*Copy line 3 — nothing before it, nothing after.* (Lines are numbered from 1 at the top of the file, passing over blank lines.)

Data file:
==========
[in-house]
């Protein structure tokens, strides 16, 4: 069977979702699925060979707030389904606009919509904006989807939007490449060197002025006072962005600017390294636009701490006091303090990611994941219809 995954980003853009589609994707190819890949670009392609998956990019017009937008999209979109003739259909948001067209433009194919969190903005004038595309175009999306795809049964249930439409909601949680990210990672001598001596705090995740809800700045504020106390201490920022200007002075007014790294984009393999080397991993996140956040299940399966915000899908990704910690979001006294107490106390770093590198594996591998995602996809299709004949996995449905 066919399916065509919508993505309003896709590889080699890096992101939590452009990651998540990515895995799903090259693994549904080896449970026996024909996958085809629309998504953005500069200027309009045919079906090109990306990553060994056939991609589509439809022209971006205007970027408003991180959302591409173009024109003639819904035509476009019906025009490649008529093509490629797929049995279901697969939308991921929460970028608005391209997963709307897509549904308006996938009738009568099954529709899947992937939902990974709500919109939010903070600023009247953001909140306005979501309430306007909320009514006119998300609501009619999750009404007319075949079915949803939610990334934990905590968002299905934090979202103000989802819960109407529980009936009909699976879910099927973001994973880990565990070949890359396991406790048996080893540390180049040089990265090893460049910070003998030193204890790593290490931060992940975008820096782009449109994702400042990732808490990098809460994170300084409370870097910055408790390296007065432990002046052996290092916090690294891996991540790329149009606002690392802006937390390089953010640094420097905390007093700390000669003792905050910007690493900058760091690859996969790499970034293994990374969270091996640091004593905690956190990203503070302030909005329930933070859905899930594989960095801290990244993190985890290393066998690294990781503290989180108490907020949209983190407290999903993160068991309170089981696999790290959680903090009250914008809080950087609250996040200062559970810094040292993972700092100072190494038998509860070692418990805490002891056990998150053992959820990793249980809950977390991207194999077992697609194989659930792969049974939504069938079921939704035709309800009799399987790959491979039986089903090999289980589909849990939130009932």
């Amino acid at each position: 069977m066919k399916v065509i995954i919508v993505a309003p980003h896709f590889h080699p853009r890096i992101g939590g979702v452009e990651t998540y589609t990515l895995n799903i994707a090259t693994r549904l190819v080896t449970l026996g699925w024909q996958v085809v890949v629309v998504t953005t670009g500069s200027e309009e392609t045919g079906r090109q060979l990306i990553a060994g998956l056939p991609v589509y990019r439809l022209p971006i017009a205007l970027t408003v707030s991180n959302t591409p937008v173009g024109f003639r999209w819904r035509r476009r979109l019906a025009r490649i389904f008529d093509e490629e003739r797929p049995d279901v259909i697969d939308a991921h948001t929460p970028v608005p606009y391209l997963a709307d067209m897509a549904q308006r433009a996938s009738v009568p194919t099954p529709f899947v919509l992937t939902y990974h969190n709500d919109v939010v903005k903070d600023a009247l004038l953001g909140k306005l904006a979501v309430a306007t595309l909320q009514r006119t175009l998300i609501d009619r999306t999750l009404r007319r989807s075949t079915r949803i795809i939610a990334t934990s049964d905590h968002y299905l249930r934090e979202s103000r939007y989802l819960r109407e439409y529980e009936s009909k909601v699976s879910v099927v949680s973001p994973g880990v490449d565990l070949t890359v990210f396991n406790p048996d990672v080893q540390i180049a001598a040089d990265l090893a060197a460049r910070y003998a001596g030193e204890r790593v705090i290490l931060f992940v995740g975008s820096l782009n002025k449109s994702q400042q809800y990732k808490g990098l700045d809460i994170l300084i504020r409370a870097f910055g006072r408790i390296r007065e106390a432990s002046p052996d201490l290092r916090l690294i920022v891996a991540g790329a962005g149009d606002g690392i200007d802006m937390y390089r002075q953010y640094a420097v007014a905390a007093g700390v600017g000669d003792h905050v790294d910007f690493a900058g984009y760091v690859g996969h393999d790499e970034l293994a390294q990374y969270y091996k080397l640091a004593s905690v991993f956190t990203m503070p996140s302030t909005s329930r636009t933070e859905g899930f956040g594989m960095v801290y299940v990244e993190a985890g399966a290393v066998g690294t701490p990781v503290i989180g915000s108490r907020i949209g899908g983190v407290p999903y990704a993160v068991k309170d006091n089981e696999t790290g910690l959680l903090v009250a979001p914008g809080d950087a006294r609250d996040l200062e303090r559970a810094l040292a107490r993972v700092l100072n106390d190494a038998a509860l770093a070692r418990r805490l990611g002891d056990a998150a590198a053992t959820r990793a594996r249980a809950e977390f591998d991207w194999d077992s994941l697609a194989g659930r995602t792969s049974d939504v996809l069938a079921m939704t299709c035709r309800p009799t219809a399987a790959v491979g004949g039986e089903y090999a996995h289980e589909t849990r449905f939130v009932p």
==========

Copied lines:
């Amino acid at each position: 069977m066919k399916v065509i995954i919508v993505a309003p980003h896709f590889h080699p853009r890096i992101g939590g979702v452009e990651t998540y589609t990515l895995n799903i994707a090259t693994r549904l190819v080896t449970l026996g699925w024909q996958v085809v890949v629309v998504t953005t670009g500069s200027e309009e392609t045919g079906r090109q060979l990306i990553a060994g998956l056939p991609v589509y990019r439809l022209p971006i017009a205007l970027t408003v707030s991180n959302t591409p937008v173009g024109f003639r999209w819904r035509r476009r979109l019906a025009r490649i389904f008529d093509e490629e003739r797929p049995d279901v259909i697969d939308a991921h948001t929460p970028v608005p606009y391209l997963a709307d067209m897509a549904q308006r433009a996938s009738v009568p194919t099954p529709f899947v919509l992937t939902y990974h969190n709500d919109v939010v903005k903070d600023a009247l004038l953001g909140k306005l904006a979501v309430a306007t595309l909320q009514r006119t175009l998300i609501d009619r999306t999750l009404r007319r989807s075949t079915r949803i795809i939610a990334t934990s049964d905590h968002y299905l249930r934090e979202s103000r939007y989802l819960r109407e439409y529980e009936s009909k909601v699976s879910v099927v949680s973001p994973g880990v490449d565990l070949t890359v990210f396991n406790p048996d990672v080893q540390i180049a001598a040089d990265l090893a060197a460049r910070y003998a001596g030193e204890r790593v705090i290490l931060f992940v995740g975008s820096l782009n002025k449109s994702q400042q809800y990732k808490g990098l700045d809460i994170l300084i504020r409370a870097f910055g006072r408790i390296r007065e106390a432990s002046p052996d201490l290092r916090l690294i920022v891996a991540g790329a962005g149009d606002g690392i200007d802006m937390y390089r002075q953010y640094a420097v007014a905390a007093g700390v600017g000669d003792h905050v790294d910007f690493a900058g984009y760091v690859g996969h393999d790499e970034l293994a390294q990374y969270y091996k080397l640091a004593s905690v991993f956190t990203m503070p996140s302030t909005s329930r636009t933070e859905g899930f956040g594989m960095v801290y299940v990244e993190a985890g399966a290393v066998g690294t701490p990781v503290i989180g915000s108490r907020i949209g899908g983190v407290p999903y990704a993160v068991k309170d006091n089981e696999t790290g910690l959680l903090v009250a979001p914008g809080d950087a006294r609250d996040l200062e303090r559970a810094l040292a107490r993972v700092l100072n106390d190494a038998a509860l770093a070692r418990r805490l990611g002891d056990a998150a590198a053992t959820r990793a594996r249980a809950e977390f591998d991207w194999d077992s994941l697609a194989g659930r995602t792969s049974d939504v996809l069938a079921m939704t299709c035709r309800p009799t219809a399987a790959v491979g004949g039986e089903y090999a996995h289980e589909t849990r449905f939130v009932p």